Well, my students in America were young humans coming from a lot of different places in the world and from various backgrounds. They like music by Justin Beiber and love watching Disney’s Descendants. They enjoy video games and any kind of technology they can get their hands on. My kids in Kuwait are young humans coming from a lot of different places in the world and from various backgrounds.They like music by Justin Beiber and love watching Disney’s Descendants. They enjoy video games and any kind of technology they can get their hands on.
Honestly, the main difference I have noticed is that my current group of students is, for the most part, more well traveled than even I am. When your students ask if you have been to the Duomo or discuss that the Maldives is their dream vacation spot, you know you’re not in Kansas anymore. I think it’s cool though. It is fun talking to them and it makes my travel bucket list even longer.
My students that come from outside Kuwait are usually here because their parents work in oil, contracting, engineering, or work at the Embassy. They tend to move around a lot, which I can definitely relate to.
How much money do you make?
Haha, nice try. Nope.
I will say, though, that my school gives me an apartment for free, utilities free, and transportation to and from work. They also take us to the mall/grocery store once a week on the weekends. I consider myself very fortunate that maybe for the first time in my life, I will hopefully save and become debt free in two years. A lot of that is due to the support from the school.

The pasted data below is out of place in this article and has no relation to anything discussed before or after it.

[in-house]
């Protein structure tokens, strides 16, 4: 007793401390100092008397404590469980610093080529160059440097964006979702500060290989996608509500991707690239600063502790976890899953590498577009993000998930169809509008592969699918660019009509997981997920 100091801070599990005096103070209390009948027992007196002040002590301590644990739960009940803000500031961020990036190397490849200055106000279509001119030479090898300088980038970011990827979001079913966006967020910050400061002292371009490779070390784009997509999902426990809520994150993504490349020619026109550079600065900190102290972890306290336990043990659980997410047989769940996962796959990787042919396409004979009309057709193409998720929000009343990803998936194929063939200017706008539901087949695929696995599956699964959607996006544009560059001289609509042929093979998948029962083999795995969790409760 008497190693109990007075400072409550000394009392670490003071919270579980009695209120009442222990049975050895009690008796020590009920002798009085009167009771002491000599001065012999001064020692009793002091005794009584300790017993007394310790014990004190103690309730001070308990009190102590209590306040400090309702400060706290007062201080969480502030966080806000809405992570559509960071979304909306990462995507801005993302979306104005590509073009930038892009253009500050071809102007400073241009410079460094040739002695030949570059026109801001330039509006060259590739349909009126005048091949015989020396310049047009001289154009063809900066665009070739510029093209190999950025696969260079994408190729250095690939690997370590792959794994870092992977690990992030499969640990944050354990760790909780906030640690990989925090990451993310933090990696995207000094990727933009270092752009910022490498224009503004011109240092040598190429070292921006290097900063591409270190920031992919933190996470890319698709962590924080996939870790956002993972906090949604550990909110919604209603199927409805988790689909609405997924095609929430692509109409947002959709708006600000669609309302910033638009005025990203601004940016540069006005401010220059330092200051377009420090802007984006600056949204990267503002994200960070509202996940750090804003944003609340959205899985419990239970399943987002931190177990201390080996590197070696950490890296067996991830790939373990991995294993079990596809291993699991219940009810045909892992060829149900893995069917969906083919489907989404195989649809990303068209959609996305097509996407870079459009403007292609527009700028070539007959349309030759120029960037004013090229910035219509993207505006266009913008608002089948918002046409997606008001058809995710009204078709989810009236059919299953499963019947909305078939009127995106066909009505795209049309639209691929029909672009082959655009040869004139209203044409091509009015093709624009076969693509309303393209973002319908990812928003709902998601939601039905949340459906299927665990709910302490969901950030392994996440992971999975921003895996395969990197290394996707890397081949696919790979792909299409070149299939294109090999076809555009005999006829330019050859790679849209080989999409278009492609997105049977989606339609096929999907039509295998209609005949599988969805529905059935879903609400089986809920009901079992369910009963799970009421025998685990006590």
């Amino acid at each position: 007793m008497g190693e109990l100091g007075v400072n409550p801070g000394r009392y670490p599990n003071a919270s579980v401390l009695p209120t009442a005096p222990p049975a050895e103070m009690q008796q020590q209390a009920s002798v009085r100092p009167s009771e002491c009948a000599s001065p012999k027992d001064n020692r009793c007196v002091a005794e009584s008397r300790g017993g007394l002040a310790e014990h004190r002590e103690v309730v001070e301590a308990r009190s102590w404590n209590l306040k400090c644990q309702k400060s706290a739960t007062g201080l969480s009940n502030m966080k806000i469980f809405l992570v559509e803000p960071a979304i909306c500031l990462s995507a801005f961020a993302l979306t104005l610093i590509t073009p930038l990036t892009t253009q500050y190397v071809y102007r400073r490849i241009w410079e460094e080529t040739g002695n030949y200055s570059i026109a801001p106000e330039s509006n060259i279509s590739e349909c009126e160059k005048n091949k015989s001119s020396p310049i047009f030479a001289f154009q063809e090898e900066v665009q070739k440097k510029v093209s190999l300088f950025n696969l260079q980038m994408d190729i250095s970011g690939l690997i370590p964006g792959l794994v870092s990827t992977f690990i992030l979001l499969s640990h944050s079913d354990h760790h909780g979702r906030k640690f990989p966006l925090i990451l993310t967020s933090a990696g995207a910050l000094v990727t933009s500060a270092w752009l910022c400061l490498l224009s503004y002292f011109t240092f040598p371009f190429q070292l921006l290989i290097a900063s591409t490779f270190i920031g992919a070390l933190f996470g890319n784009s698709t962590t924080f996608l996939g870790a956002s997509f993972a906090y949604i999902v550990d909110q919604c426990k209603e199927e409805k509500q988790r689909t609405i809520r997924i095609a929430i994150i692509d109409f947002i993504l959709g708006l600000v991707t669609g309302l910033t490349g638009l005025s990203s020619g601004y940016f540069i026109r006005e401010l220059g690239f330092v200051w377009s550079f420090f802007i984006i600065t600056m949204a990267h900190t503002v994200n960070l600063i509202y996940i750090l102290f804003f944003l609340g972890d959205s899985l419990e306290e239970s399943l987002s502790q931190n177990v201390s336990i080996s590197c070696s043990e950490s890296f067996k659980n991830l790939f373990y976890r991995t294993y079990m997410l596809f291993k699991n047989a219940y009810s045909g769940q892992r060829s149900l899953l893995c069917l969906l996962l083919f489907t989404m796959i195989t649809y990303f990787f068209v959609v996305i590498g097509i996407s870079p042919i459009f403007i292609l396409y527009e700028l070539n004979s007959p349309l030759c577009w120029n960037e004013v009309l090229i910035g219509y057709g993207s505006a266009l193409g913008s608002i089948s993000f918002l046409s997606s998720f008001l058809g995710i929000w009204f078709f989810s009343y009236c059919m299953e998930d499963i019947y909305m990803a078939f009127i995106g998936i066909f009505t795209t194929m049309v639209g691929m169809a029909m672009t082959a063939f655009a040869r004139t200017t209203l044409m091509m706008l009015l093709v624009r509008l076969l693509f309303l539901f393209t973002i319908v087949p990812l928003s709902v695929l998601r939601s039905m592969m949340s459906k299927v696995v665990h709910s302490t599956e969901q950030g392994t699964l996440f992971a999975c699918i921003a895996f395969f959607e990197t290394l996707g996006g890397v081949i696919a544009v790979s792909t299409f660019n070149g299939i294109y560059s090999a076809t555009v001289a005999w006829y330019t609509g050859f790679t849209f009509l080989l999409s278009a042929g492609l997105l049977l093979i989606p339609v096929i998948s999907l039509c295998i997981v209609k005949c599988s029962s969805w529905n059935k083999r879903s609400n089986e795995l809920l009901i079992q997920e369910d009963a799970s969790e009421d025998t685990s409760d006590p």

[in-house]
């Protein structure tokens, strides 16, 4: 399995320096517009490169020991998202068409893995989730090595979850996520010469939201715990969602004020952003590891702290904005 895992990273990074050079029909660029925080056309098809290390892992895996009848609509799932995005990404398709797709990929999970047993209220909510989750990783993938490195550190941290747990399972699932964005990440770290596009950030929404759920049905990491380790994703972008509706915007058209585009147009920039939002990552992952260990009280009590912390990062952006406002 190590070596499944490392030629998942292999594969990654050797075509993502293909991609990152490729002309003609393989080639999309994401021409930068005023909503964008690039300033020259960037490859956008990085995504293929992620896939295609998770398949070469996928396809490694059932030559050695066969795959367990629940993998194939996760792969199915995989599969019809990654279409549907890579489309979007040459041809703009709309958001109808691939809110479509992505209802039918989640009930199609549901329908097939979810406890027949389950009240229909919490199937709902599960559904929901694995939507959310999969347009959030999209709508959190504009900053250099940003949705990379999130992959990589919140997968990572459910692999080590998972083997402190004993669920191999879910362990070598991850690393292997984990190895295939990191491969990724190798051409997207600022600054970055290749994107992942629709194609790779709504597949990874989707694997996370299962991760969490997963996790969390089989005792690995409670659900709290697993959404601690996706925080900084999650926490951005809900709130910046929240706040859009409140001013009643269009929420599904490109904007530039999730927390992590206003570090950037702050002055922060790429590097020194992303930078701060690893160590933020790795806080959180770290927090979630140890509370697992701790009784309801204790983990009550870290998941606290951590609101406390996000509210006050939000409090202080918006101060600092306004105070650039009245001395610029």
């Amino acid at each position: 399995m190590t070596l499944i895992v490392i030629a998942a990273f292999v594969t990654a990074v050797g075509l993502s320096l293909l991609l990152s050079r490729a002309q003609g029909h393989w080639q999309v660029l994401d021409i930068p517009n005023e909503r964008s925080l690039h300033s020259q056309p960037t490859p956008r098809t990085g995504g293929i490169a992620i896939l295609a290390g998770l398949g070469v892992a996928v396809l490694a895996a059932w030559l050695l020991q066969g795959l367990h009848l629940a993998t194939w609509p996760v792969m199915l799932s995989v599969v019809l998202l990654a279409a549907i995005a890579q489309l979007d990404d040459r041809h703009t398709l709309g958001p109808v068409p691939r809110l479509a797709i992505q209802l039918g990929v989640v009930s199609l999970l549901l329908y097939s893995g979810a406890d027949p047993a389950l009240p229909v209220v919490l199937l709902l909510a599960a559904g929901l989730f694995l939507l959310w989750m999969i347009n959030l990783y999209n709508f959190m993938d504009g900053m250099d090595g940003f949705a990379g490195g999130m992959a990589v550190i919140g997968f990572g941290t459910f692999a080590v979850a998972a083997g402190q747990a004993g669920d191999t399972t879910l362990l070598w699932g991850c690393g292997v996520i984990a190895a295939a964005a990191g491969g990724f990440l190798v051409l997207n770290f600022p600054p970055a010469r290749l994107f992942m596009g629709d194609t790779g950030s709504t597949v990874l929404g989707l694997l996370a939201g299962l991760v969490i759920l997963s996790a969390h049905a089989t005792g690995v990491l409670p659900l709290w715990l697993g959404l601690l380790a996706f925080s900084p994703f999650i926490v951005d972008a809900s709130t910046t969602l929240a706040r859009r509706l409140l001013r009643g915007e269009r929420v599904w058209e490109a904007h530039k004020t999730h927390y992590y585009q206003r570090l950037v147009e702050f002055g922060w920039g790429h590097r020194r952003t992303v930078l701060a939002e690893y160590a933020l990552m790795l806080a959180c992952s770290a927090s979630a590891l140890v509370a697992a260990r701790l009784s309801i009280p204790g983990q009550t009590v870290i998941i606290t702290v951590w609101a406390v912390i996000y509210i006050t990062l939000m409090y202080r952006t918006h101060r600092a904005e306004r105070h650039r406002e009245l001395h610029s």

What are your school hours/days?
My work week is Sunday through Thursday. Kinda takes the whole concept of Sunday Funday off the table since Sunday is actually the new Monday, and there ain’t nothin’ fun about Mondays. Friday is the religious day here. Whether you go to the Mosque to pray or a Christian church, the day for worship is Friday.
During the work week I have a choice of the early bus, which leaves at 5:55 or the “late bus,” which is actually the on-time bus, that leaves at 6:15. I live in the housing the farthest from the school, so we leave a little earlier than other buildings. On Sundays, we have staff meetings until 4:30, so the bus brings us home afterwards, and I get home around 5:15. Every other day of the week, the bus leaves school around 3:45. I do tutor twice a week in the evenings at a student’s home, so I take a taxi for that.
What resources do your students have?
Chromebooks! We use Google Classroom for pretty much everything and it’s pretty nice to not have to make copies for lessons, but can also be challenging designing lessons done mostly on the computer.
What do you students wear?
There is a school uniform. They have sweats they can wear on PE days and formal uniforms with blazers they wear on school trips (which we do 4 times a year). They have everyday uniform outfits as well including skirts, dresses, and pants. Sometimes we have free dress days and the kids wear the exact same outfits kids in the states would wear.
Here is a quick video of my classroom:
Leave any more questions you have about teaching abroad below, and I would be happy to answer you!